After attending the Marketing Association's CX Conference the one major takeaway for me was empathy. People can sometimes confuse empathy with sympathy, but it’s the nuance of the difference that’s essential to us as marketers. Sympathy is feeling the pain and emotion of other people's experience which is valuable in relating, connection, understanding and compassion. But empathy is more than that, it's connecting to another person's experience from their point of view. So instead of looking at my Aunt as a person that technology has moved past, I see my Aunt as a person who grew up through the advent of telecommunications; the rise of TV, digitalisation, and the internet. Before her smartphone had a colour screen and a built in camera, she sent pictures the ‘old fashioned way’ - Snapchat isn't out of the question though, once she get's the hang of it. This is a fuller, more robust and nuanced picture. My Aunt isn't a technophobe, the foundations are there and can be used. But it's only after we have the full picture of our persona that we can see the potential of understanding.
Marketers work on personas, they're incredibly useful for defining language, tone and channels. But on a more human level, it can increase our understanding of our customers at a personal level. Designing with your Aunt in mind, see how much more time you're willing to spend looking at the level of customer interaction, the ease of use, the aftercare that they will receive.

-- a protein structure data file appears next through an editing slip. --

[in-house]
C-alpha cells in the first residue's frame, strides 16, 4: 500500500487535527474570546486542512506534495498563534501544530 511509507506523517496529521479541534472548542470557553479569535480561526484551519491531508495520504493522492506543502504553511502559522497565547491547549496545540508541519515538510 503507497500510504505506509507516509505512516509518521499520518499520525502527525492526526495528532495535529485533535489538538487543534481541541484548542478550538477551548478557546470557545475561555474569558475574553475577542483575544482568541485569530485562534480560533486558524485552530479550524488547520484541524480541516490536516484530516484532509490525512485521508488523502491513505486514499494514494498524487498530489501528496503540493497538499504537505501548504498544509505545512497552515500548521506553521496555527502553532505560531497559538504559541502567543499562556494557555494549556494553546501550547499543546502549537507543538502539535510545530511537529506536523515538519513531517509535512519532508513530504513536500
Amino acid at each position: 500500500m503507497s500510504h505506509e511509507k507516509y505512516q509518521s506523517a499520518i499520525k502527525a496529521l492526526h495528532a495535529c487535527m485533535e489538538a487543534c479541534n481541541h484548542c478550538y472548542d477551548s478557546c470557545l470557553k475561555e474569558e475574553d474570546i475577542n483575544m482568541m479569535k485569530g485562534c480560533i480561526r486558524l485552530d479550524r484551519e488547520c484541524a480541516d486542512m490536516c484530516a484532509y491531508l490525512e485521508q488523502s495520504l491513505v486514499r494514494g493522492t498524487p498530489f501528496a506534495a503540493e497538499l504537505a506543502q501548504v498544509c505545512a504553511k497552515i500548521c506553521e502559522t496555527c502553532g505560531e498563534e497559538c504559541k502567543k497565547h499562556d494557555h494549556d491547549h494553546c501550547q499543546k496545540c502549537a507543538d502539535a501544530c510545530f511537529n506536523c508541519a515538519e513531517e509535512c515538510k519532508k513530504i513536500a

This is just my shortcut for thinking about the limitations of user design and user experience, but can be extrapolated further, look at the personas that you have, and look at your database. Take one out for a coffee, chat about things other than their interactions with you as an organisation. Maybe they like to swim, own 2 cats and are keen cross stitchers? Maybe they wear glasses and sometimes struggle using websites on their phone? Maybe they find that they don't get the chance to use all the vouchers that their rewards scheme sends them because they forget they have them?
Real people have real-world problems, and the insights that they provide are gold. It is only through seeing the world through another person's eyes that we can truly see them and make life a little easier for them.